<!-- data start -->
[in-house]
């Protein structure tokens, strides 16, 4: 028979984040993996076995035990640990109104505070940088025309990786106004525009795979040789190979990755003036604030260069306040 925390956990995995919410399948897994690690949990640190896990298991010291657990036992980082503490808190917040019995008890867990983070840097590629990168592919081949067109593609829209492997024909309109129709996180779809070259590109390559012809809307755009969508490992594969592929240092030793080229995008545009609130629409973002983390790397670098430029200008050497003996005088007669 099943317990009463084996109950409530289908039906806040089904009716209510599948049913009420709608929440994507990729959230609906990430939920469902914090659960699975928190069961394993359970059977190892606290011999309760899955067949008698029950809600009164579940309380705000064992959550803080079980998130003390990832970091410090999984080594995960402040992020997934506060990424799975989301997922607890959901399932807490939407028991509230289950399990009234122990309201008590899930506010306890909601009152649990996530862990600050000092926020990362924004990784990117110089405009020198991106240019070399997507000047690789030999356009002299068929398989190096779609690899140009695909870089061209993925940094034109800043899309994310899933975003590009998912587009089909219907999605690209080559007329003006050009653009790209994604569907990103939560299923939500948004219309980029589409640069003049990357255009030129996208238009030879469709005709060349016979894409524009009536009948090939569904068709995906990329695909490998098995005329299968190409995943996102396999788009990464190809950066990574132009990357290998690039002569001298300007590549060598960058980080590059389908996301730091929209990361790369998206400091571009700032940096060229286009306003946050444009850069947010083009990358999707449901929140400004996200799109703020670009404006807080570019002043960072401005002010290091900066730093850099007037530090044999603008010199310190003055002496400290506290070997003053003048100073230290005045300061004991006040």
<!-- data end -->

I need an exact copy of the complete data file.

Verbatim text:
[in-house]
């Protein structure tokens, strides 16, 4: 028979984040993996076995035990640990109104505070940088025309990786106004525009795979040789190979990755003036604030260069306040 925390956990995995919410399948897994690690949990640190896990298991010291657990036992980082503490808190917040019995008890867990983070840097590629990168592919081949067109593609829209492997024909309109129709996180779809070259590109390559012809809307755009969508490992594969592929240092030793080229995008545009609130629409973002983390790397670098430029200008050497003996005088007669 099943317990009463084996109950409530289908039906806040089904009716209510599948049913009420709608929440994507990729959230609906990430939920469902914090659960699975928190069961394993359970059977190892606290011999309760899955067949008698029950809600009164579940309380705000064992959550803080079980998130003390990832970091410090999984080594995960402040992020997934506060990424799975989301997922607890959901399932807490939407028991509230289950399990009234122990309201008590899930506010306890909601009152649990996530862990600050000092926020990362924004990784990117110089405009020198991106240019070399997507000047690789030999356009002299068929398989190096779609690899140009695909870089061209993925940094034109800043899309994310899933975003590009998912587009089909219907999605690209080559007329003006050009653009790209994604569907990103939560299923939500948004219309980029589409640069003049990357255009030129996208238009030879469709005709060349016979894409524009009536009948090939569904068709995906990329695909490998098995005329299968190409995943996102396999788009990464190809950066990574132009990357290998690039002569001298300007590549060598960058980080590059389908996301730091929209990361790369998206400091571009700032940096060229286009306003946050444009850069947010083009990358999707449901929140400004996200799109703020670009404006807080570019002043960072401005002010290091900066730093850099007037530090044999603008010199310190003055002496400290506290070997003053003048100073230290005045300061004991006040």